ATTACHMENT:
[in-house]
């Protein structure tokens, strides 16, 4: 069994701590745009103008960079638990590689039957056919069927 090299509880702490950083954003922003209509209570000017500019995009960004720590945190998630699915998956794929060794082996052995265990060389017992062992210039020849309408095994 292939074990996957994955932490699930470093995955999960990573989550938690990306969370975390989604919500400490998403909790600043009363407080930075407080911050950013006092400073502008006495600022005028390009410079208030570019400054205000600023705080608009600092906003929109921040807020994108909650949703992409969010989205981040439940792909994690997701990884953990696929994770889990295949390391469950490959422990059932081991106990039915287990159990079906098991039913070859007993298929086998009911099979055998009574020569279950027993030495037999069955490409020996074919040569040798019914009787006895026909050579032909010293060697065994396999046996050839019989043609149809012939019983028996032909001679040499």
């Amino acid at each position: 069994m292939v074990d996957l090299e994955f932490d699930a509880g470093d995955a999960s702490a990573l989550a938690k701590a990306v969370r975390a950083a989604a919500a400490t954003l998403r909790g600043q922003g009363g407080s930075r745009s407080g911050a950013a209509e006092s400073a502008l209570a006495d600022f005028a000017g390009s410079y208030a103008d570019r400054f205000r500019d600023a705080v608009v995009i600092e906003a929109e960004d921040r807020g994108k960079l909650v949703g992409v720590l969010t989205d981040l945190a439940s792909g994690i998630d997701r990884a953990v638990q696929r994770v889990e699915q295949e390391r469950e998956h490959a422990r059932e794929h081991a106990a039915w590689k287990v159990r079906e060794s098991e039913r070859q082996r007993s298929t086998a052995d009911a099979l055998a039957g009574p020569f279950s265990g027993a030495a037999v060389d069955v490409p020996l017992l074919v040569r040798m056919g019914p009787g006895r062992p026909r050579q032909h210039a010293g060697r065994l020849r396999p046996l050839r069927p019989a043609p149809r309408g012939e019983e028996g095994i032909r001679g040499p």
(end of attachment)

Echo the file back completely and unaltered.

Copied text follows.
[in-house]
């Protein structure tokens, strides 16, 4: 069994701590745009103008960079638990590689039957056919069927 090299509880702490950083954003922003209509209570000017500019995009960004720590945190998630699915998956794929060794082996052995265990060389017992062992210039020849309408095994 292939074990996957994955932490699930470093995955999960990573989550938690990306969370975390989604919500400490998403909790600043009363407080930075407080911050950013006092400073502008006495600022005028390009410079208030570019400054205000600023705080608009600092906003929109921040807020994108909650949703992409969010989205981040439940792909994690997701990884953990696929994770889990295949390391469950490959422990059932081991106990039915287990159990079906098991039913070859007993298929086998009911099979055998009574020569279950027993030495037999069955490409020996074919040569040798019914009787006895026909050579032909010293060697065994396999046996050839019989043609149809012939019983028996032909001679040499």
């Amino acid at each position: 069994m292939v074990d996957l090299e994955f932490d699930a509880g470093d995955a999960s702490a990573l989550a938690k701590a990306v969370r975390a950083a989604a919500a400490t954003l998403r909790g600043q922003g009363g407080s930075r745009s407080g911050a950013a209509e006092s400073a502008l209570a006495d600022f005028a000017g390009s410079y208030a103008d570019r400054f205000r500019d600023a705080v608009v995009i600092e906003a929109e960004d921040r807020g994108k960079l909650v949703g992409v720590l969010t989205d981040l945190a439940s792909g994690i998630d997701r990884a953990v638990q696929r994770v889990e699915q295949e390391r469950e998956h490959a422990r059932e794929h081991a106990a039915w590689k287990v159990r079906e060794s098991e039913r070859q082996r007993s298929t086998a052995d009911a099979l055998a039957g009574p020569f279950s265990g027993a030495a037999v060389d069955v490409p020996l017992l074919v040569r040798m056919g019914p009787g006895r062992p026909r050579q032909h210039a010293g060697r065994l020849r396999p046996l050839r069927p019989a043609p149809r309408g012939e019983e028996g095994i032909r001679g040499p």